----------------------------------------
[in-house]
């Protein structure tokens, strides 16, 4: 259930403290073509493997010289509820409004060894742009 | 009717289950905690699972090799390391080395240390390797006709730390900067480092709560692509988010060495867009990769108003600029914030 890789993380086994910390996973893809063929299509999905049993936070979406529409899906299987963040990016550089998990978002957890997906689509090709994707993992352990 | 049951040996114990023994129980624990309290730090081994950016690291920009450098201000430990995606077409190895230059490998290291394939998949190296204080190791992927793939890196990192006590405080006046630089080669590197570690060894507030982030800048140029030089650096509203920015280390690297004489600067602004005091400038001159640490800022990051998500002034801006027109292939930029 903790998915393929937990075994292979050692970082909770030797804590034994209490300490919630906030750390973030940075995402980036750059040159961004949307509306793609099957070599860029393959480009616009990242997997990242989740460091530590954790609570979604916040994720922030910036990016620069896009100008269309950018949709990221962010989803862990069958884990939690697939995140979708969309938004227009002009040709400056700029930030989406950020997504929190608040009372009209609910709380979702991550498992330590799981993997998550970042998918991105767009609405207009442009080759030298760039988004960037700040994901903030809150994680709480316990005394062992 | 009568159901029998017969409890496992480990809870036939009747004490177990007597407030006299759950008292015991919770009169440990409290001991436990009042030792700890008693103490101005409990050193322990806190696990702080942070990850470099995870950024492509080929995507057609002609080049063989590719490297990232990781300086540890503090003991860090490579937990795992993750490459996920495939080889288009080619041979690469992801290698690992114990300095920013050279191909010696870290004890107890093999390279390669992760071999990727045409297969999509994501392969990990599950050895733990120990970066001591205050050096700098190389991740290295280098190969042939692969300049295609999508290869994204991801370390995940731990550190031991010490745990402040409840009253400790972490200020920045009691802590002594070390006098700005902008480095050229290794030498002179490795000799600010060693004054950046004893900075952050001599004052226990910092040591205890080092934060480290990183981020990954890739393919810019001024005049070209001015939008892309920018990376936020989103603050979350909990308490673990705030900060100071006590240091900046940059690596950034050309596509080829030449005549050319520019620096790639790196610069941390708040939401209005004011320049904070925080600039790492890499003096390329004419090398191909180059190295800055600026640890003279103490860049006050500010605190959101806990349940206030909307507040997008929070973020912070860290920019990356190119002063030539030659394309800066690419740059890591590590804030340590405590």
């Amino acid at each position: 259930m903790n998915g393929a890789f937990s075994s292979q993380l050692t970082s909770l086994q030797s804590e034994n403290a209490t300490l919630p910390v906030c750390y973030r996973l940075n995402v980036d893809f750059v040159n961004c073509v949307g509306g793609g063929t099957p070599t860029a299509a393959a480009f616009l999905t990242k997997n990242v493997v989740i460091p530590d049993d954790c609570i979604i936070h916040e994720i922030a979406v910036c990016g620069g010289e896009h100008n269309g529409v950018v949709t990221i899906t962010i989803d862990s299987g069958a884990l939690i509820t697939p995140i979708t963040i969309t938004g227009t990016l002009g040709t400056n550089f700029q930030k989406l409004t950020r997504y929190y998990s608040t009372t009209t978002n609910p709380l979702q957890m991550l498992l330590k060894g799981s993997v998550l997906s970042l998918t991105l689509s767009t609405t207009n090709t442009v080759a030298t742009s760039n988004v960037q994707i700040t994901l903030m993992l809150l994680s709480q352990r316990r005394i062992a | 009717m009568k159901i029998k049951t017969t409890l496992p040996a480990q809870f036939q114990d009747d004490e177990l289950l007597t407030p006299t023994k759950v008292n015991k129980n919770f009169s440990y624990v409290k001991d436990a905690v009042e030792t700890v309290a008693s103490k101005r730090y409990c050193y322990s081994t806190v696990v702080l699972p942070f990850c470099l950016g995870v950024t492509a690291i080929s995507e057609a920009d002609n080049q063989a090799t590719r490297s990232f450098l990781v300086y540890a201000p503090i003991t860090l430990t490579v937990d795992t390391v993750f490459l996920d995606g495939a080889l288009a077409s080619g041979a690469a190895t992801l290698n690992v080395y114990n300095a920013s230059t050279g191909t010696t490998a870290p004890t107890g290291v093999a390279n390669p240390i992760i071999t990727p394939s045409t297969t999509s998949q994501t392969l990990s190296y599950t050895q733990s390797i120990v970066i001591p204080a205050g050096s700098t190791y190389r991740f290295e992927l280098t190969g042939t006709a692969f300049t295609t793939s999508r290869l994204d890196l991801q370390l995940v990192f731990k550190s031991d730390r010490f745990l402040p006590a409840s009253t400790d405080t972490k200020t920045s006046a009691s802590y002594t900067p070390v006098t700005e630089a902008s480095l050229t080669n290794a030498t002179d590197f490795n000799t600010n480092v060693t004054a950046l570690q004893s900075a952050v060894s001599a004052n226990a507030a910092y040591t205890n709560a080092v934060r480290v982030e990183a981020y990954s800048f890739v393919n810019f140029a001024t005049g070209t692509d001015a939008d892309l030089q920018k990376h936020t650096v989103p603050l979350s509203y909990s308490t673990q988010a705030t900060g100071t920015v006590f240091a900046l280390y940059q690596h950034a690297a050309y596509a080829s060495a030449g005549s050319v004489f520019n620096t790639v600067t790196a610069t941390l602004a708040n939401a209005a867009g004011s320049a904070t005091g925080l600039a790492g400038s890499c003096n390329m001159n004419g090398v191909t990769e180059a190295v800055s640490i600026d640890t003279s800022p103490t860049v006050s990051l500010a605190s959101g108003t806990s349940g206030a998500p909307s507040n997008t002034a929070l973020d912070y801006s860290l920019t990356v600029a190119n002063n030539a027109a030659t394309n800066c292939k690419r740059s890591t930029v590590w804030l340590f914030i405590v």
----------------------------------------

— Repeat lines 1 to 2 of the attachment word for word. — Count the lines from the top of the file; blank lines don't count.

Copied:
[in-house]
């Protein structure tokens, strides 16, 4: 259930403290073509493997010289509820409004060894742009 | 009717289950905690699972090799390391080395240390390797006709730390900067480092709560692509988010060495867009990769108003600029914030 890789993380086994910390996973893809063929299509999905049993936070979406529409899906299987963040990016550089998990978002957890997906689509090709994707993992352990 | 049951040996114990023994129980624990309290730090081994950016690291920009450098201000430990995606077409190895230059490998290291394939998949190296204080190791992927793939890196990192006590405080006046630089080669590197570690060894507030982030800048140029030089650096509203920015280390690297004489600067602004005091400038001159640490800022990051998500002034801006027109292939930029 903790998915393929937990075994292979050692970082909770030797804590034994209490300490919630906030750390973030940075995402980036750059040159961004949307509306793609099957070599860029393959480009616009990242997997990242989740460091530590954790609570979604916040994720922030910036990016620069896009100008269309950018949709990221962010989803862990069958884990939690697939995140979708969309938004227009002009040709400056700029930030989406950020997504929190608040009372009209609910709380979702991550498992330590799981993997998550970042998918991105767009609405207009442009080759030298760039988004960037700040994901903030809150994680709480316990005394062992 | 009568159901029998017969409890496992480990809870036939009747004490177990007597407030006299759950008292015991919770009169440990409290001991436990009042030792700890008693103490101005409990050193322990806190696990702080942070990850470099995870950024492509080929995507057609002609080049063989590719490297990232990781300086540890503090003991860090490579937990795992993750490459996920495939080889288009080619041979690469992801290698690992114990300095920013050279191909010696870290004890107890093999390279390669992760071999990727045409297969999509994501392969990990599950050895733990120990970066001591205050050096700098190389991740290295280098190969042939692969300049295609999508290869994204991801370390995940731990550190031991010490745990402040409840009253400790972490200020920045009691802590002594070390006098700005902008480095050229290794030498002179490795000799600010060693004054950046004893900075952050001599004052226990910092040591205890080092934060480290990183981020990954890739393919810019001024005049070209001015939008892309920018990376936020989103603050979350909990308490673990705030900060100071006590240091900046940059690596950034050309596509080829030449005549050319520019620096790639790196610069941390708040939401209005004011320049904070925080600039790492890499003096390329004419090398191909180059190295800055600026640890003279103490860049006050500010605190959101806990349940206030909307507040997008929070973020912070860290920019990356190119002063030539030659394309800066690419740059890591590590804030340590405590």